Huawei CFO Meng Wanzhou’s extradition hearing is set to begin on January 20th, but it could take months or even years before a decision is made.
Meng currently faces extradition to the U.S. The hearing will focus on whether U.S. allegations are also a crime in Canada. If the judge believes that they aren’t a crime in Canada, she would be free to leave the country but would have to avoid the U.S.
Since Meng’s arrest soured relations between China and Canada, the decision will be quite significant for the country.
Here’s a brief timeline of everything that has led up to Meng’s extradition hearing:
December 1st, 2018: Meng is arrested in Vancouver by Canadian authorities following a request from the U.S. on the suspicion that she violated U.S. trade sanctions against Iran.
December 10th, 2018: Two Canadians are detained in China, and Prime Minister Justin Trudeau says the arrests are retaliation for Meng’s arrest.
December 11th, 2018: Meng is granted bail as she faces possible extradition to the United States, and is released on $10 million bail. She is ordered to wear an ankle bracelet, and must stay in one of her two homes in Vancouver.
December 12th, 2018: Following Meng’s arrest, Foreign Affairs Minister Chrystia Freeland says Canada-China relations are important to maintain.
January 28th, 2019: The United States announces that it has officially charged Huawei with 13 counts of bank and wire fraud.
March 1st, 2019: The Canadian government decides to proceed with its extradition hearing case against Meng.
March 3rd, 2019: Meng sues Canada Border Services Agency, the RCMP and the federal government for false imprisonment and breach of constitutional rights.
March 22nd, 2019: A British Columbia court grants Meng’s request for copies of the data seized from her during her arrest.
June 7th, 2019: Meng’s extradition hearing is officially set to take place in January 2020.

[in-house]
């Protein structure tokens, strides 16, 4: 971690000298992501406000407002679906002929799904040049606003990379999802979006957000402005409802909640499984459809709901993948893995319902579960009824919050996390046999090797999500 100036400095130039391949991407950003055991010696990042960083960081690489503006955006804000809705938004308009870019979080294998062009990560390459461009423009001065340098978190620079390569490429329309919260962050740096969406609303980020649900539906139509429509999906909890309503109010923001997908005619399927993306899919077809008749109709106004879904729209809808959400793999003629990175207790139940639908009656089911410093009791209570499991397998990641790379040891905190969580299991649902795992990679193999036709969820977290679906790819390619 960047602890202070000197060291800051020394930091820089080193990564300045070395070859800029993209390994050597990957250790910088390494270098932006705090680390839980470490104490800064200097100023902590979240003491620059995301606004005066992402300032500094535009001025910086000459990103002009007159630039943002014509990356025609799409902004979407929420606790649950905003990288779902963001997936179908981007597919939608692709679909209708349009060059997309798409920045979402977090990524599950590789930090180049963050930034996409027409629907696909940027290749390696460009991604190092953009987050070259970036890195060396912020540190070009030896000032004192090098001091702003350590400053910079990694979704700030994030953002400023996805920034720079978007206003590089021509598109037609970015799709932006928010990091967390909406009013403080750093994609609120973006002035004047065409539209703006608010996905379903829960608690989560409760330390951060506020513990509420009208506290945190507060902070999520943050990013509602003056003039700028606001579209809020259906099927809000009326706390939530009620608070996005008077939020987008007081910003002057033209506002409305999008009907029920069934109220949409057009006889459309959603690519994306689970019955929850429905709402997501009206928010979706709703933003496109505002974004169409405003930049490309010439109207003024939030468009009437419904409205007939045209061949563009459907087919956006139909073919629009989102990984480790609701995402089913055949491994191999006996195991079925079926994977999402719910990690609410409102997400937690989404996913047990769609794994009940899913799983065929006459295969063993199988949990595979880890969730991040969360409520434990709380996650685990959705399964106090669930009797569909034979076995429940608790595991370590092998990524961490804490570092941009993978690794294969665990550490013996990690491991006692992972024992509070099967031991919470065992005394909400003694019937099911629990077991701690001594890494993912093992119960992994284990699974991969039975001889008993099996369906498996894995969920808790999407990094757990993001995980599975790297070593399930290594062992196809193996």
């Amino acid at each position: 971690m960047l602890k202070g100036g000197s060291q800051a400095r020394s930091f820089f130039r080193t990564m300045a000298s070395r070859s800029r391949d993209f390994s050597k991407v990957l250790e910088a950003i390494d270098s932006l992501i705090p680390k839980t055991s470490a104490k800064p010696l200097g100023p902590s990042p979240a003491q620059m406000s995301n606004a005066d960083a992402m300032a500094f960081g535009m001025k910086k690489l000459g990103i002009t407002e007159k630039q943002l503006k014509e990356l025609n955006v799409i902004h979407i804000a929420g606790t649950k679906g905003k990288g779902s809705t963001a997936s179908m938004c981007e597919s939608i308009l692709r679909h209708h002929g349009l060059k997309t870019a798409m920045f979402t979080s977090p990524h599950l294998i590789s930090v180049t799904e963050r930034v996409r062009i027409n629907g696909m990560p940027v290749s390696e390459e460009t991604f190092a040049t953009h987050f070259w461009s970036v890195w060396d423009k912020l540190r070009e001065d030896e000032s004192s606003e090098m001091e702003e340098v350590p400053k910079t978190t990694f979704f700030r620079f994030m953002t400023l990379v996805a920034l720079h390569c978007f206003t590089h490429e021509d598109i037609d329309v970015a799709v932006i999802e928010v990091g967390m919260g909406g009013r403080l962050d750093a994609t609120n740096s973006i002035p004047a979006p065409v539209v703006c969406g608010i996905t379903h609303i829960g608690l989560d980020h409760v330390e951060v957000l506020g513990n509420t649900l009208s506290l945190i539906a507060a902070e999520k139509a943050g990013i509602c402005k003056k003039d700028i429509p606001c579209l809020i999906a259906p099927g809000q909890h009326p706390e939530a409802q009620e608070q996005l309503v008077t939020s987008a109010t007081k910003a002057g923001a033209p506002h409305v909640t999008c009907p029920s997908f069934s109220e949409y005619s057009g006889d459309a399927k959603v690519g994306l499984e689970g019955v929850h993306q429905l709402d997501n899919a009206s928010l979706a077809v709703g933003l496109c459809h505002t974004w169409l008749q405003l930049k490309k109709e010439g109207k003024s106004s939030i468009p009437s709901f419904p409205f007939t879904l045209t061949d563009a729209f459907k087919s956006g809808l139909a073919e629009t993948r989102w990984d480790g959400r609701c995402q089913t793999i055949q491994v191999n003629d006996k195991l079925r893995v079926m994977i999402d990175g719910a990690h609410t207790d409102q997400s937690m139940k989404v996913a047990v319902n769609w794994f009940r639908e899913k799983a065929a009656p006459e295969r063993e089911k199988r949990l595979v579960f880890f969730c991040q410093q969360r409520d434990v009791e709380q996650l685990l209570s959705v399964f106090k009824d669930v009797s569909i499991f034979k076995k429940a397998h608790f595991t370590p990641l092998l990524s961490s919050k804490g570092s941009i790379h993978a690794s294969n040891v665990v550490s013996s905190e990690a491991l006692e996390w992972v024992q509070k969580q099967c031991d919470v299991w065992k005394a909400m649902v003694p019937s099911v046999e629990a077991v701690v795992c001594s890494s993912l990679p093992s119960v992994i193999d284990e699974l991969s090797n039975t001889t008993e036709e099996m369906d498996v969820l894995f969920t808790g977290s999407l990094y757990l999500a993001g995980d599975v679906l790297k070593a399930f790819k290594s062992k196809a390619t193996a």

June 24th, 2019: Meng’s lawyers say it’s in Canada’s national interests to stop its extradition proceedings against Meng.
September 5th, 2019: Chinese ministry spokesperson, Geng Shuang, urges Canada to release Meng after Dominic Barton was appointed as the new Canadian ambassador to China.
October 1st, 2019: Lawyers for Canada’s attorney reveal that the CBSA mistakenly gave phone passcodes to the RCMP after Meng was arrested with her phones, laptop and tablet.
December 11th, 2019: The B.C. Supreme Court grants Meng’s legal team access to documents related to her arrest in Vancouver.
January 10th, 2019: Canadian prosecutors argue in a court filing that Meng’s case is about fraud, not sanctions. They say her conduct amounts to fraud under Canadian law, and that U.S. sanctions law shouldn’t be considered.
January 20th, 2020: Meng’s extradition hearing begins in British Columbia.
Although Meng’s extradition hearing will likely take several months, it’ll be significant because it has contributed to the hostility between China and Canada. It’s also significant because Canada has yet to decide whether Huawei will be allowed to participate in the deployment of 5G networks across the country.